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Govt. says small shops, retail and groceries allowed  to import and sell tobacco

Younten Tshedup  

The rule on import and sale of tobacco is crystal clear, according to the government. Micro general shops like pan shops, groceries and other retail license holders can import and sell tobacco products.

It may not be happening because of the restrictions on import of all goods as import is strictly regulated in the wake of the pandemic. But if those interested can import and sell, it is allowed.

The ministry of economic affairs, in a notification on August 5, laid down a few new interim arrangements, clarifying on the import, sale and buying of tobacco and tobacco products in light of the revised Tobacco Control Act.

The new Tobacco Control Act came into effect from July 2. On the ground, there are several issues regarding the implementation of the Act. As of yesterday, most shops in Thimphu, involved in the tobacco business, were not aware that they could import tobacco products for sale. Many of them were still buying tobacco and tobacco products from the black market dealers.

 

No tobacco

The Bhutan Duty Free Ltd (BDFL), for now, remains the ‘go-to’ point for all tobacco related products in the country.

A pan shop operator in Thimphu, Wangmo, said that the BDFL has set a limit to tobacco products that are made available from the duty-free outlet. “We are given only five gum (a gum contains 200 sticks of cigarettes) of cigarettes once every two weeks. This hardly lasts us three days. For the remaining 11 days, we have to resort to the black market.”

Officials from the BDFL said that given the limited supply of tobacco products, they had to ration the products so that everyone got their share.

An official from the state owned enterprise said that BDFL has been tasked to supply tobacco products to meet the demand. BDFL was asked to exhaust all its existing tobacco products and make them available for consumers. However, with not many private importers, BDFL continues to import tobacco and tobacco products and distribute them in the market today.

“As demand continues to grow, there is a huge pressure on us,” said the official. “Once private dealers and retailers start importing, the pressure on us would decrease and the price would also drop.”

Under the revised Tobacco Control Act, sale, import, distribution, buying, possessing, and transportation of tobacco and tobacco products are allowed. However, many are still unaware as to how and when these new terms would apply.

Customs and trade officials including police personnel along the border are still unaware that people can now import tobacco and tobacco products legally.

The government will not visit every pan shop or grocery to inform that sale or import of tobacco is allowed. But there is confusion surrounding the import or sale of tobacco. “The revised Act is clear — sale, import, buying, and possessing tobacco products is now legal. It has been endorsed by the Parliament but apparently, the regulators seem to be lost,” said one.

 

Black market not in the black      

With the borders sealed and incoming goods thoroughly inspected and screened, the availability of tobacco products in the market today indicates the existence of some loopholes.

According to sources, despite the ‘almost-water-tight’ surveillance system put in place, smugglers succeeded in bringing illegal tobacco products into the country. This, however, they say would decrease in the coming days with the allowing of the import of tobacco products.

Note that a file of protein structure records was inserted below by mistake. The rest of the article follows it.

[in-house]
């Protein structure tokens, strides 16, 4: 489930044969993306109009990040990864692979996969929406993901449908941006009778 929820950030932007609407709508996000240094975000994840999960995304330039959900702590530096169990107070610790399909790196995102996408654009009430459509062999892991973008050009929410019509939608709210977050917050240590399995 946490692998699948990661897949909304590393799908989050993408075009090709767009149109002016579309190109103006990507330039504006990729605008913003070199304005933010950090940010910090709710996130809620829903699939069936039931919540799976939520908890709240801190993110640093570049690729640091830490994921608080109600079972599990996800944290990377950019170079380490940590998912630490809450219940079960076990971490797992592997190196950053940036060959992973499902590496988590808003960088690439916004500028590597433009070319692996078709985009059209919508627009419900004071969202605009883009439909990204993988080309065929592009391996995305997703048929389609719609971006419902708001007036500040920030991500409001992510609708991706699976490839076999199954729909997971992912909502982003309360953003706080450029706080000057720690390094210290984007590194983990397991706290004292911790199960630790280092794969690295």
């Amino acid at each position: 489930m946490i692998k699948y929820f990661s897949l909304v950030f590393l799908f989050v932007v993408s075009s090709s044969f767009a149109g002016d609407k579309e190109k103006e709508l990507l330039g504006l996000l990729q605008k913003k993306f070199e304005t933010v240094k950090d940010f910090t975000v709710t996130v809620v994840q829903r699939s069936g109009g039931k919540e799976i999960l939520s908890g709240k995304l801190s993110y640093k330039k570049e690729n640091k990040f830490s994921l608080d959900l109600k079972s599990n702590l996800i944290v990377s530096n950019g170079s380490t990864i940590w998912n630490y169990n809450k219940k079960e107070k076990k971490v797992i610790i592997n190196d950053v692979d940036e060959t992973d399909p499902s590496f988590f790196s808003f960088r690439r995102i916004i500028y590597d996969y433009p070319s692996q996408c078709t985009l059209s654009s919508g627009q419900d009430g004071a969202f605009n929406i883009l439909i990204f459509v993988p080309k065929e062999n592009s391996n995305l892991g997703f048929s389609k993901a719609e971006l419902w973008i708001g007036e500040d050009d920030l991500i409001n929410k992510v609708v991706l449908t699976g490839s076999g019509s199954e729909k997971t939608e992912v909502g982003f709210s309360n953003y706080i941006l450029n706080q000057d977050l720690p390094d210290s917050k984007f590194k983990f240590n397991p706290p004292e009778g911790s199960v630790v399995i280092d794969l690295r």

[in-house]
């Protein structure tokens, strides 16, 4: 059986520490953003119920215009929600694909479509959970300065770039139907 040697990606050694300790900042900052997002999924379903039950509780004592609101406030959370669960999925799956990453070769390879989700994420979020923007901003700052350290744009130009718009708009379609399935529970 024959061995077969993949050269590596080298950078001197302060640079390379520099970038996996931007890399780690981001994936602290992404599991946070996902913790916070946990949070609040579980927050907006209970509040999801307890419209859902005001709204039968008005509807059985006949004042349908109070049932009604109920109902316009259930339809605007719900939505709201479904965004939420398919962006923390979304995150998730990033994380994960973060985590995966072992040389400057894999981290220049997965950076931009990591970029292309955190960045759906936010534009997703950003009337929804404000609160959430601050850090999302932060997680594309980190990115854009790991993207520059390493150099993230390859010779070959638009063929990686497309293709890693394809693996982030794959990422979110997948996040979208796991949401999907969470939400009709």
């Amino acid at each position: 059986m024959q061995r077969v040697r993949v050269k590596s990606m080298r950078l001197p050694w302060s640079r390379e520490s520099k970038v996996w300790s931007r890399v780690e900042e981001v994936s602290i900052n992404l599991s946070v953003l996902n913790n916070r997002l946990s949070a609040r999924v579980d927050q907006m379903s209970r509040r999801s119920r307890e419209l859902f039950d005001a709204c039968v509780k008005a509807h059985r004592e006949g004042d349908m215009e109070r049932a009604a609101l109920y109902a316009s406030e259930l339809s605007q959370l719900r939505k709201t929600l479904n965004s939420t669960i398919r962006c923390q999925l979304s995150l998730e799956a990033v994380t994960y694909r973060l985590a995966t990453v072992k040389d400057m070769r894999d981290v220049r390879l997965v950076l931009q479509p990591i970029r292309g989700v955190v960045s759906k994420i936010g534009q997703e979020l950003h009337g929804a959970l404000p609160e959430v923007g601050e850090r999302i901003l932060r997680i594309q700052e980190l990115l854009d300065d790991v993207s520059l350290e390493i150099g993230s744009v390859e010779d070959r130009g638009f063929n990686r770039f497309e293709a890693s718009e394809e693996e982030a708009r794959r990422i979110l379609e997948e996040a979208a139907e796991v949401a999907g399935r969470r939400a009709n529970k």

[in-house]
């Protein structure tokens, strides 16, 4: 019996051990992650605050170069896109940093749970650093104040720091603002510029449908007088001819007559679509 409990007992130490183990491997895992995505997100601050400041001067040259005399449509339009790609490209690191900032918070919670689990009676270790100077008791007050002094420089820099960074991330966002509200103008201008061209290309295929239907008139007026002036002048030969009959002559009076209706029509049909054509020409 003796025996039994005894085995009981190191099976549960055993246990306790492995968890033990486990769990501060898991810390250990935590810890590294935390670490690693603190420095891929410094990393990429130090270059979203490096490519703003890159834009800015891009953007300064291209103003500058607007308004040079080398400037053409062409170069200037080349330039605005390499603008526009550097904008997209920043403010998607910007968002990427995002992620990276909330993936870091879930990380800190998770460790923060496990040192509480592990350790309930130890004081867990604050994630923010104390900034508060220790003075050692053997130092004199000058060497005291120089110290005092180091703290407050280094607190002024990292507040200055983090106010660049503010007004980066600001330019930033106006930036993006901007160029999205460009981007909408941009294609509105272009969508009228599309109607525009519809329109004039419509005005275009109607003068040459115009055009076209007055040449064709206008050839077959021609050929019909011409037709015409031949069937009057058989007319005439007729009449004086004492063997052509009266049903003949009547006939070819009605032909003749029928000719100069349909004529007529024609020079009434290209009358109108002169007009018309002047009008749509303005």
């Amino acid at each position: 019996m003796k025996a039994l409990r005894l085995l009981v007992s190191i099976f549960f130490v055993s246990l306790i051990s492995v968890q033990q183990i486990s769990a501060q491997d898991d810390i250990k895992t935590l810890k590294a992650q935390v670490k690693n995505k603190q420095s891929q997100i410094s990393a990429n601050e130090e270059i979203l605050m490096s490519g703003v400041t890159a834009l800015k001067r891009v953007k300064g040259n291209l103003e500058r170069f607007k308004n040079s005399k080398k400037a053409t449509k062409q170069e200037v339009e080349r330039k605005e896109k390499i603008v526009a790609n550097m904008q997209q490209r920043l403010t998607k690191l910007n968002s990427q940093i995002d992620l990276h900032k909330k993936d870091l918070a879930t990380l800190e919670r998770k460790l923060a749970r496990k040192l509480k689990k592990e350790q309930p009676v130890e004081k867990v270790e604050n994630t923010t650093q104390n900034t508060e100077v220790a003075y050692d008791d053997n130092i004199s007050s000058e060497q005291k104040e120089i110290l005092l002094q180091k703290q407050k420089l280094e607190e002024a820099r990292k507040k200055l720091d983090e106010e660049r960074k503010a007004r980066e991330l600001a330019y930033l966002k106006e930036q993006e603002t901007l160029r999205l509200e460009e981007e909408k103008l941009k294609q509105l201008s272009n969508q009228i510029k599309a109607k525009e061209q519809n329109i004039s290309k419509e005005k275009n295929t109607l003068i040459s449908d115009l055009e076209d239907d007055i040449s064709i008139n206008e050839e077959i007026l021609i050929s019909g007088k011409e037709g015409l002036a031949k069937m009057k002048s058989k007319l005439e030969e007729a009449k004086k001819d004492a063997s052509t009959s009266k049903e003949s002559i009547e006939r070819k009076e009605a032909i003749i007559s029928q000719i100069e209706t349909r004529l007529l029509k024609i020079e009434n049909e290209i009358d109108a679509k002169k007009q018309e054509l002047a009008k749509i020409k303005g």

Frustrated by the exorbitant black market rate, some are even suspecting if the BDFL is keeping the black market alive, as they remain the only importer of tobacco and tobacco products in the country.

Pan shop operators allege that people dealing with the tobacco products in BDFL ‘secretly’ supply tobacco over and above the limit to certain individuals who then sell them in the black market.

“The limited quantity within our quota lasts no longer than three days. The next quota is distributed only at the end of two weeks. So, within these 11 days, we have to buy from the black market at a higher price,” said a shop owner. “There is a certain level of lifestyle change in people who are involved in this kind of trade in duty-free. And there is only one explanation to this change, illegal business.”

BDFL officials said that there were no complaints of BDFL employees engaging in the illegal market. An official said that the company was tasked to make tobacco and tobacco products available to all consumers at a cheaper rate, which the office was diligently carrying out despite all the challenges it faced.

BDFL has started distributing tobacco and tobacco products across the country. So far it has covered Paro, Haa, Gasa, Wangdue, Punakha, Bumthang, Trongsa, and Mongar.

Many also blame hoarding of tobacco as there is a limit set to the current distribution from the BDFL outlets. Some (mostly non-smokers) are said to collect tobacco products and sell them in the black market at a higher price.

BDFL’s daily sale of tobacco products is around Nu 1.72 million (M) on an average today. The sales hovered over Nu 1.39M before the tax revision.

This indicates that tobacco products worth Nu 1.72M are distributed in the market every day. However, many doubt that millions worth of tobacco sales everyday might not translate to the consumption level, hinting that people buy from the outlet everyday to hoard and sell it later in the black market.

“Because the duty free quantity is not enough for the shops, they will have to rely on the black market anyway,” said one. “But this too is expected to fade once people start importing and the market has enough legal suppliers.”




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